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Saturday, April 13, 2013

Antenna Pattern References On The Way

An antenna pattern reference is a very helpful aid when DXing on the mediumwaves. Let's say you are sitting somewhere in Kansas with your radio tuned to 640 KHz and want to know what stations are broadcasting, their location, and equally important: how much of their signal is being directed at you. Knowing that last piece of information may tell you what you are likely to be hearing (or not).

The simple station lists you can get off the internet which we have explored in the Mediumwave Station Reference Lists Series will only tell you the first two pieces of information. The third - the directivity of their signals - is still a mystery and the largest piece of the puzzle. What is currently available in print or online?


Bound and printed, the National Radio Club produces the AM Antenna Pattern Book containing reproductions of station pattern plots plotted on a map of the US. They are proportionally correct but only relative and do not reflect the actual coverage areas (sometimes called "contour plots") of stations. The plots are generated by a computer program written by an NRC member. Unfortunately, the current volume is out of print - and the last publication was in 2006 using late 2005 data. Much has changed in the US mediumwave arena since then. Whether a new volume will be produced is anyone's guess.

The FCC's official web site provides us a pattern plot in .PDF form for each mediumwave station using a multi-towered, and thus directional array. Example: daytime WYSL-1040, Avon, NY. A plot for each service is made available, where applicable: Unlimited, Daytime, Nighttime, and Critical Hours (the first two hours of daylight after sunrise and the last two hours of daylight before sunset). The graphic presented shows the array pattern and includes a table listing millivolt per meter levels at 1 kilometer distance for various azimuths from the array.


The FCC chart is not easy to find. You must wade through the site to find the station's facility record, locate the service, and then locate the link for the pattern plot. Once there, in order to make this information useful we have to calculate our return bearing to the station to see where we fall on the pattern. Not an easy task unless you know spherical trigonometry. Even at that, this is only one station out of perhaps many on this frequency, with no correlation to a physical map.

The radio-locator.com site can present a pattern plot on a small localized map giving you a rough idea of coverage for one station. Example: nighttime WYSL-1040. Rough contour lines for Local, Distant, and Fringe levels are shown. Again, this is only one station out of the usually numerous others on the same frequency. Ideal would be a map of the US with the stations and their antenna patterns plotted out so we could see the interaction between them and where our receiving location falls in relation to all.

So, we find no current sources for comprehensive antenna pattern information in map form.

Radio Data MW, a program I have been working on for the last three years, now accomplishes this mapping process. Allow me to introduce another set of new files of interest to mediumwave DXers: Antenna Pattern Maps, produced by Radio Data MW.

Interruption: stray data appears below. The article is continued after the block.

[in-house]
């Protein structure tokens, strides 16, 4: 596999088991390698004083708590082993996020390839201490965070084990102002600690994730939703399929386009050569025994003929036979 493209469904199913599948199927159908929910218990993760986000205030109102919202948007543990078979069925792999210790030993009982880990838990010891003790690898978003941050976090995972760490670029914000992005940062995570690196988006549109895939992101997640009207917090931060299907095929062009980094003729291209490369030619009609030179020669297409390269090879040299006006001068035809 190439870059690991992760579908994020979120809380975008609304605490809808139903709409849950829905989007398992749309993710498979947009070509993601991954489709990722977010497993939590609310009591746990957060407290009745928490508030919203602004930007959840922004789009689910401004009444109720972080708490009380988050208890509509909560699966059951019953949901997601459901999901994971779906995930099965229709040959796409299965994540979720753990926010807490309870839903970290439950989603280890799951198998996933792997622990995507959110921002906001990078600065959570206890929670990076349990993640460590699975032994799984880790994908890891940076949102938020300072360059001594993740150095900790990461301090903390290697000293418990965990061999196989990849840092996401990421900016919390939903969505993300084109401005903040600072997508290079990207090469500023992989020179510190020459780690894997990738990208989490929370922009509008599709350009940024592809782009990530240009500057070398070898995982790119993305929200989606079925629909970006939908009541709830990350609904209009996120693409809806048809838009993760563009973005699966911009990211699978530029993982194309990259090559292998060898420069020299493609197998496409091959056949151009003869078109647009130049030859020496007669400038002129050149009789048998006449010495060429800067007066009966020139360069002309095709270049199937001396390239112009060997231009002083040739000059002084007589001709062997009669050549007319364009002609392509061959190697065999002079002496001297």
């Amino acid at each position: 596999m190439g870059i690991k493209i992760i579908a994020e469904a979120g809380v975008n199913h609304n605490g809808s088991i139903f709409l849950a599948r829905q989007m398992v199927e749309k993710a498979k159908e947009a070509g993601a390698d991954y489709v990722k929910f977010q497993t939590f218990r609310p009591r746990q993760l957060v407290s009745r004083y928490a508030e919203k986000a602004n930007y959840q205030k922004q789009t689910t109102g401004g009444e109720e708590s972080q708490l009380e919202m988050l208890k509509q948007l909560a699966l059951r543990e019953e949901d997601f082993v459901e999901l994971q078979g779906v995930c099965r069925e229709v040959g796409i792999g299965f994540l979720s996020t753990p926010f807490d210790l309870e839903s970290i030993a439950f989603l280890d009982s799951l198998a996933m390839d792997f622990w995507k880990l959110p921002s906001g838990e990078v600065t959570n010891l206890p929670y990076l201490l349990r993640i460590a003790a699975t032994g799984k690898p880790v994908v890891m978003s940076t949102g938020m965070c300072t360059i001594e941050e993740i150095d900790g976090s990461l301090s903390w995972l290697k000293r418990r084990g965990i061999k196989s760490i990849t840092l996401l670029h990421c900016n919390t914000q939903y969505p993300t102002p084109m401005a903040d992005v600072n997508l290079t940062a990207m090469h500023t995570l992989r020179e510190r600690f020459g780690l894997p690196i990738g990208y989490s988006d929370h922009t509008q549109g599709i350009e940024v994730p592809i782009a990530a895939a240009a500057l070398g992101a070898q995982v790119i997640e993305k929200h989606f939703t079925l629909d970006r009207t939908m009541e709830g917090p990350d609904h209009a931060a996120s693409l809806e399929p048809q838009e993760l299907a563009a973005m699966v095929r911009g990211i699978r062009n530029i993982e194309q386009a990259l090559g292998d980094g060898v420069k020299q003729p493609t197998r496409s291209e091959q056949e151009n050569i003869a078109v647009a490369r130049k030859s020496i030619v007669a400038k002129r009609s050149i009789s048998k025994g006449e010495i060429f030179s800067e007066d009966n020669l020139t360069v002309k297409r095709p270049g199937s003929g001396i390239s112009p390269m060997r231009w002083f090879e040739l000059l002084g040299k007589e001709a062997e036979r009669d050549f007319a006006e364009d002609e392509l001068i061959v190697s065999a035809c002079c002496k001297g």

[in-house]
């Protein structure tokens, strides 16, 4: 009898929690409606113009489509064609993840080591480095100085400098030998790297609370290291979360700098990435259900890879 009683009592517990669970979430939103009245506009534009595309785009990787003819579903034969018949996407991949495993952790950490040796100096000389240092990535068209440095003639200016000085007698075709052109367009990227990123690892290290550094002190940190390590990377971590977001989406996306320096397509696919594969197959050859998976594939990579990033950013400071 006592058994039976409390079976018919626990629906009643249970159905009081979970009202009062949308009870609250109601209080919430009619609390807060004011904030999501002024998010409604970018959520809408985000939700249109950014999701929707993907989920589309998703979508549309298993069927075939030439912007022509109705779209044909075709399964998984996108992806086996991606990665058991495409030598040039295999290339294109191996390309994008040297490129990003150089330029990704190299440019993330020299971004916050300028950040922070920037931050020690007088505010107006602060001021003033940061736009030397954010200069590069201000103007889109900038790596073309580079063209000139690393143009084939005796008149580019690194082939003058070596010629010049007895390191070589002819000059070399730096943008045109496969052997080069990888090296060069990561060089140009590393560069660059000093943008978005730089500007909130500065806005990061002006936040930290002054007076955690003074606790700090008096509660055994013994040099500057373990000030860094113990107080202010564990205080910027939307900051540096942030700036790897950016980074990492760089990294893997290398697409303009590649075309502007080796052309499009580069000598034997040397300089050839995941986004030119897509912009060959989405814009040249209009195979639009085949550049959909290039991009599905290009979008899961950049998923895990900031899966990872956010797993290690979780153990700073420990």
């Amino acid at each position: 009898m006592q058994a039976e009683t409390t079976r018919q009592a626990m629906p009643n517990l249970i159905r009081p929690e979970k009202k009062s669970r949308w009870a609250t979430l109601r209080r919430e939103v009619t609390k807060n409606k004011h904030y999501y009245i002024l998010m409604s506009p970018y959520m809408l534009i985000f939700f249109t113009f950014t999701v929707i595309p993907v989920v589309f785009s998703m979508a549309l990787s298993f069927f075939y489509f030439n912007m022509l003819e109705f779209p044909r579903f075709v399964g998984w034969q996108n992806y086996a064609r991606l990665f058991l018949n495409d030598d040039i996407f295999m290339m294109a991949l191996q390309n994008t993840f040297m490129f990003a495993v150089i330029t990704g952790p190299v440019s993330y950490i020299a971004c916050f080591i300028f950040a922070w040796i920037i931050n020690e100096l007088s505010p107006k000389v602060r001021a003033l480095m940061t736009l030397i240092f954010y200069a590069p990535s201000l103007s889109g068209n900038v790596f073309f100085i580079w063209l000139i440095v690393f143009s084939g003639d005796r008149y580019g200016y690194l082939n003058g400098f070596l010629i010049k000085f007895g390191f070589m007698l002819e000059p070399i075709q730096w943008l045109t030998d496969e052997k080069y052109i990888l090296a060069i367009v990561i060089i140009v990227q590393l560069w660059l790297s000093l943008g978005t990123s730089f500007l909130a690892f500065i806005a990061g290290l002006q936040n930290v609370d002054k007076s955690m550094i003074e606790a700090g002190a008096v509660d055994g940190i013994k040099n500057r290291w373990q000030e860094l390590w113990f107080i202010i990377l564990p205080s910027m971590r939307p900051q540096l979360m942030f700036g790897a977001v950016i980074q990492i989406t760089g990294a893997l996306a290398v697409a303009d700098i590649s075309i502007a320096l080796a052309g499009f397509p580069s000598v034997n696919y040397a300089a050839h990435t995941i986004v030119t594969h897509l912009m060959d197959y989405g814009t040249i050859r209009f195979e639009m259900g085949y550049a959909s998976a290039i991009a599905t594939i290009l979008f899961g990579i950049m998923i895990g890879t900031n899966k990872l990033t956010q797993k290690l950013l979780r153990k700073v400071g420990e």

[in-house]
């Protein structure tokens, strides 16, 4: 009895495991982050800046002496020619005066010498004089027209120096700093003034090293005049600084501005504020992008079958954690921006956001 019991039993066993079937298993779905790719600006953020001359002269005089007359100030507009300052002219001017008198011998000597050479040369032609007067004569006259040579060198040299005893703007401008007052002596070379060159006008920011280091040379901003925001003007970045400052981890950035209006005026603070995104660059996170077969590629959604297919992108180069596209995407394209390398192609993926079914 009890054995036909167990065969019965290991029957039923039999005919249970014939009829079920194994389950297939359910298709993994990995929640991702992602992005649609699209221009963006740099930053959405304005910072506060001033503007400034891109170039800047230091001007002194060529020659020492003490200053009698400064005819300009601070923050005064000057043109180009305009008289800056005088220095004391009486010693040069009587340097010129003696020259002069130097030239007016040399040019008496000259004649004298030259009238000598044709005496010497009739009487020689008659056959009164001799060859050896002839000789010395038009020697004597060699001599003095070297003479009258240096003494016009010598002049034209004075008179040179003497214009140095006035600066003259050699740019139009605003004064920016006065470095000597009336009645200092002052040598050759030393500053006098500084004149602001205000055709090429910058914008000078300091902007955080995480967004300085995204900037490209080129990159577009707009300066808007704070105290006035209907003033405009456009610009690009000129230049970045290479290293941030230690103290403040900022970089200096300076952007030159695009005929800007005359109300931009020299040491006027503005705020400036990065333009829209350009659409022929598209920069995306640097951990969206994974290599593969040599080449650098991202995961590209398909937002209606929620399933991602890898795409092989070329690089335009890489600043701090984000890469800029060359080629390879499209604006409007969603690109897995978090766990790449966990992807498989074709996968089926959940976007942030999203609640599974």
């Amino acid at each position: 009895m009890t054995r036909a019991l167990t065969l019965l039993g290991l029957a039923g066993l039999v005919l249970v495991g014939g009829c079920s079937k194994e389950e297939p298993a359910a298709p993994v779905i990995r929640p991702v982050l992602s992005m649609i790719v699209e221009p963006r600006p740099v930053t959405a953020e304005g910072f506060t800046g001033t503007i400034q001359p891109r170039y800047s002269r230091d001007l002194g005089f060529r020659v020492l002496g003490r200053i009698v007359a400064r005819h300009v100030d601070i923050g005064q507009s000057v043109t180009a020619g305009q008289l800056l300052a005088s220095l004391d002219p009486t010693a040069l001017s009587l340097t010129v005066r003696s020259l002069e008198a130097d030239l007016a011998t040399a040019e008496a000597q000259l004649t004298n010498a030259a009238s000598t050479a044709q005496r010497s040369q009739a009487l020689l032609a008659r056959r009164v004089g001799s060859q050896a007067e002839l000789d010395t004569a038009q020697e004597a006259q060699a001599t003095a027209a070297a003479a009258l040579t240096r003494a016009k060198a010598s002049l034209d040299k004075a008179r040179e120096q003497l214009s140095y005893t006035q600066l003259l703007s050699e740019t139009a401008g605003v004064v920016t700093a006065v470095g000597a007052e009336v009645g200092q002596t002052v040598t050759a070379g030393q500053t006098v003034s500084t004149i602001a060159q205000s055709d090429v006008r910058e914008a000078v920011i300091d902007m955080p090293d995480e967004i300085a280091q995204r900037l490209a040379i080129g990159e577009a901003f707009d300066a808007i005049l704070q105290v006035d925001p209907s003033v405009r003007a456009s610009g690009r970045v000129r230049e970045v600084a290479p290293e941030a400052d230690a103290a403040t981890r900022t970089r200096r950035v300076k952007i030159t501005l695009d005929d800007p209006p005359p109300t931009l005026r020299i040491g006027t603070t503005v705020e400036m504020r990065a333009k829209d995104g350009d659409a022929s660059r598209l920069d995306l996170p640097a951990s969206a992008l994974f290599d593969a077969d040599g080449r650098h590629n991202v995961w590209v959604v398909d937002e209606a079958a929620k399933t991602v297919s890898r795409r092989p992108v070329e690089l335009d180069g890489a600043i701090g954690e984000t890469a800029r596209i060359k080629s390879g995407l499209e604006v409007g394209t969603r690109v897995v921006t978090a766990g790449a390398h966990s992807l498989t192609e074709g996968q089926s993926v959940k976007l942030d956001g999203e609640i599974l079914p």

Using the actual FCC database files Radio Data MW will auto-generate an interactive HTML pattern map, showing the pattern plots for all stations included at the discretion of the user. A complete set of mediumwave pattern maps can be generated in a matter of minutes. Radio Data MW generates a real pattern plot based on ground conductivity, ground dielectric constant, and can display actual (but approximate of course) signal level boundaries for Local, Distant, Fringe, Extreme mV/m levels, or any custom mV/m level chosen by the user.

The online Google Maps API is used to generate and plot each station on a map of the US. An accurate flag pin is placed at each transmitter location, and in satellite view may be zoomed in to see the actual transmitter site. Map flags are color-coded to indicate Unlimited, Daytime, Nighttime, and Critical Hours services. Each flag has a tooltip-type note, and when hovered over with the mouse will display a note on the station.

A pattern plot for each station is generated and displayed. Each pattern is calculated using standard formulas used by the FCC to compute the base values at one kilometer, and field strength formulas at distance based on the works of many people over the years. See Field Strength Calculations: A History and Field Strength Calculator One, previously posted on RADIO-TIMETRAVELLER.

Finally, an accurate ray path can be drawn from all transmitters to a user-specified receiving location by inputting latitude-longitude coordinates. Super-imposed on the pattern plots, the ray paths show the listener where he or she falls on each station's pattern, a handy guide to knowing where you stand.

Note that these maps are web-based. As stated, they use Google Maps and thus require access to Google. In order to view them you need a connection to the internet. They have been tested in the Internet Explorer, Firefox, Chrome, Opera, and Safari browsers. If using Internet Explorer, best results are had with the latest version, IE 10.

I will post the full pattern map set this weekend.

Example: 1200 KHz zoomed in on the midwest area showing day and night services.

3 comments:

gkinsman said...

Bill,

This is great. I have the outdated 2006 NRC antenna pattern book and also a Windows program called BCMap II that is no longer being updated.

Thanks,
Gary

Bugmethx said...

Where is the Kaito KA321 review? :)

RADIO-TIMETRAVELLER said...

Gary-

Hope these patterns plots help. Just posted them.

Bugmethx-
The review is in the queue and about half done. Look for it about the end of the coming week. Been busy with some other stuff which was ahead of it.

Bill